A quantum emitter (a QD for example) in a single-mode waveguide or nanocavity is a prototypical deterministic photon–emitter interface, (Fig. 2). Coupling to a single mode can be Purcell enhanced, whereas coupling to unwanted leaky modes is suppressed; this is quantified by the β factor, which routinely reaches near unity in nanophotonic devices8. For quantum applications, all decoherence processes must also be suppressed. The device is operated as an on-demand source of single photons by resonantly exciting the QD that subsequently emits photons into the waveguide. An important figure of merit is the degree of indistinguishability of subsequently emitted photons, and indistinguishability >95% for QDs was reported over extended timescales to produce >100 indistinguishable photons5,6. In another configuration, resonant photons are launched into the waveguide and the QD serves as a giant nonlinearity (Fig. 2b).

Realizing highly coherent emitters has been an ongoing challenge for solid-state systems and requires identifying and combatting all sources of noise. For QD excitations, the relevant decoherence processes are sketched in Fig. 2. They include phonon broadening, charge noise from electric charges near the QD and spin noise from coupling to the nuclear spins of the atoms making up the QD. Remarkably, charge noise can be suppressed in epitaxially grown and electrically contacted samples, and spin noise only leads to minor broadening9. Consequently, Fourier-transform-limited (that is, the spectral linewidth is the inverse of the radiative lifetime) QD emission has been demonstrated10, which was subsequently realized in high-β-factor nanophotonic waveguides11. In this manner, a coherent and deterministic photon–emitter interface was constructed.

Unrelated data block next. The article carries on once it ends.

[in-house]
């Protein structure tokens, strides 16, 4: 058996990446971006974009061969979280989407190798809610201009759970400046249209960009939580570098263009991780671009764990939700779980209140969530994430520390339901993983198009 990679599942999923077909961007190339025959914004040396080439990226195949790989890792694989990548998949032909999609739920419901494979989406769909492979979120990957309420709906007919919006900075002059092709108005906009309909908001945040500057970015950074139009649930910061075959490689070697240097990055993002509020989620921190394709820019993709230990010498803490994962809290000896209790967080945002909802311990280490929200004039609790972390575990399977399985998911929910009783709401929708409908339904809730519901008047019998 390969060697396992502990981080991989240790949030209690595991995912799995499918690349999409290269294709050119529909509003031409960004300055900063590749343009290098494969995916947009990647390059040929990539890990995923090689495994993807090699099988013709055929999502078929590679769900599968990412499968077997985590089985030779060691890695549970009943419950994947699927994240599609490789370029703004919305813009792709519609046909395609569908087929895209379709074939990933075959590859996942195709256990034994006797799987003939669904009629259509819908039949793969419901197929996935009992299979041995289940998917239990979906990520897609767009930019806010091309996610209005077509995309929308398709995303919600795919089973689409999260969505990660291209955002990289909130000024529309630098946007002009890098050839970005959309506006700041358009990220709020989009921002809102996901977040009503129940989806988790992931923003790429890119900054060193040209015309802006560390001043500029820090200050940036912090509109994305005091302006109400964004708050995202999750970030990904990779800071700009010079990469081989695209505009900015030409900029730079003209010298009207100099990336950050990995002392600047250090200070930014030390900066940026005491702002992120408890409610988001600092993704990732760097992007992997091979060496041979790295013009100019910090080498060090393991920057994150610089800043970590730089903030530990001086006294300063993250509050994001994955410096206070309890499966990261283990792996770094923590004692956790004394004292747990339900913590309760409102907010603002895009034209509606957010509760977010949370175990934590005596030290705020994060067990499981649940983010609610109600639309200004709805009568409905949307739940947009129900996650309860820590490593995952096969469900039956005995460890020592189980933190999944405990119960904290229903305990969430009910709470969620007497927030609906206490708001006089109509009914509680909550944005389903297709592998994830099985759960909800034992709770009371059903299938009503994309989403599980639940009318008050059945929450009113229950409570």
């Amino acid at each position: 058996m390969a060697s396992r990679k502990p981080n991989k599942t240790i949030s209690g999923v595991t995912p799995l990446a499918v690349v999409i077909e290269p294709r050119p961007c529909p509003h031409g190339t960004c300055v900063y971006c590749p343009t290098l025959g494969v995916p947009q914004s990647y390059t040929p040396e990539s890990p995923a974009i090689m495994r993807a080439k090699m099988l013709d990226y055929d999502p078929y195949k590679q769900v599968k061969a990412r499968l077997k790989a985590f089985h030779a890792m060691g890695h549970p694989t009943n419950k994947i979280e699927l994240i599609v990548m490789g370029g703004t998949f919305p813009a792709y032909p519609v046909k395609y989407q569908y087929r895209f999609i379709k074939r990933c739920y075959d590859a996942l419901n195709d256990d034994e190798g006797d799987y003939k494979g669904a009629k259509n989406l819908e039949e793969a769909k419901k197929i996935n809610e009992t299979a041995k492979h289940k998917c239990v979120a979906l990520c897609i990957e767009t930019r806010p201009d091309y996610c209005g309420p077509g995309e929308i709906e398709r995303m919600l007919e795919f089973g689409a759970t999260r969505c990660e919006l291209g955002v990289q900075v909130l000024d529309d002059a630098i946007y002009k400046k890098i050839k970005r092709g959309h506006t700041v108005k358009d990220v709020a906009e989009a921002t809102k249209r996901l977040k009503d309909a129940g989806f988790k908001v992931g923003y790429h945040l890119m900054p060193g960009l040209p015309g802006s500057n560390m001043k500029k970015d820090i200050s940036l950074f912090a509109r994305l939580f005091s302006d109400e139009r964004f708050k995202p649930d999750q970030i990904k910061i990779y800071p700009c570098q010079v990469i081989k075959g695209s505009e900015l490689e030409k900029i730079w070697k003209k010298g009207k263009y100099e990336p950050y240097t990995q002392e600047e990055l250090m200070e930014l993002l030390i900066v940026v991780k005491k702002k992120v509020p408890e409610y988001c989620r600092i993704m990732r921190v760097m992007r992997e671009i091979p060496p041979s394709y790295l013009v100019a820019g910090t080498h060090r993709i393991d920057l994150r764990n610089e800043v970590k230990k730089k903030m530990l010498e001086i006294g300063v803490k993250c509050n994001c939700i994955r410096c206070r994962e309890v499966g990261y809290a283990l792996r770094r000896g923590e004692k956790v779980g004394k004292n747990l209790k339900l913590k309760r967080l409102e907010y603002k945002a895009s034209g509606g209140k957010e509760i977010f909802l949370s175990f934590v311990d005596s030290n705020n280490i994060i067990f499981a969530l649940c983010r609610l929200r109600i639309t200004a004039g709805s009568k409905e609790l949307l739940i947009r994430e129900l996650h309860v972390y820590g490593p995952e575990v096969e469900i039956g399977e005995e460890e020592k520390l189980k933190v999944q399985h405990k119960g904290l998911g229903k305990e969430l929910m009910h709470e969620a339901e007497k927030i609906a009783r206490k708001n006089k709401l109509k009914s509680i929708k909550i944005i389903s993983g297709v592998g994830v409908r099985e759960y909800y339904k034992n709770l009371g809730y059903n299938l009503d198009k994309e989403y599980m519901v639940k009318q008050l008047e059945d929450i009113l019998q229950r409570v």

For high-fidelity quantum operation in advanced quantum applications, even minor decoherence must be accounted for. Phonon scattering remains the fundamental decoherence mechanism that contributes even at cryogenic temperatures, limiting the reported indistinguishability to less than 99%. An experimentally feasible strategy for indistinguishability >99% has been proposed: implementing phonon damping by clamping the nanostructures12. Alternatively, strong Purcell enhancement could increase the emission rate beyond the decoherence rate13. It was shown that QD single-photon sources suffice for realizing quantum advantage in a boson sampling quantum-simulation algorithm requiring about 50 high-quality photons5 (Box 1). Further experiments will probably show that such a source emits thousands, if not millions, of highly indistinguishable photons since the photon emission is much faster (typically 100 ps) than slow, residual drift processes (typically acting on millisecond timescales). It will be exciting to see whether this massive photonic quantum resource delivered by just a single QD can be a key enabler in advanced quantum-information processing. This is intimately connected to how efficiently the generated string of photons can be coupled, routed and processed, which are topics covered in the next section.

Electrically contacted QDs allow different exciton states to be addressed. Loading a single electron or hole introduces a twofold metastable ground state of spin up/down relative to an external magnetic field. The spin coherence is determined by the coupling to the nuclear spin bath, as quantified by the spin dephasing time ($${T}_{2}^{* }$$), which is nanoseconds for electrons but reaches hundreds of nanoseconds for holes14. Since the nuclear dynamics is slow, spin-refocusing methods allow part of the decoherence to be reversed. The spin coherence time (T2), which can reach microseconds15, is therefore of relevance when spin-echo control sequences are implemented. Importantly, since emission is fast, a QD can emit many photons within the spin coherence time, which is essential for the scalability of advanced multi-photon entanglement sources.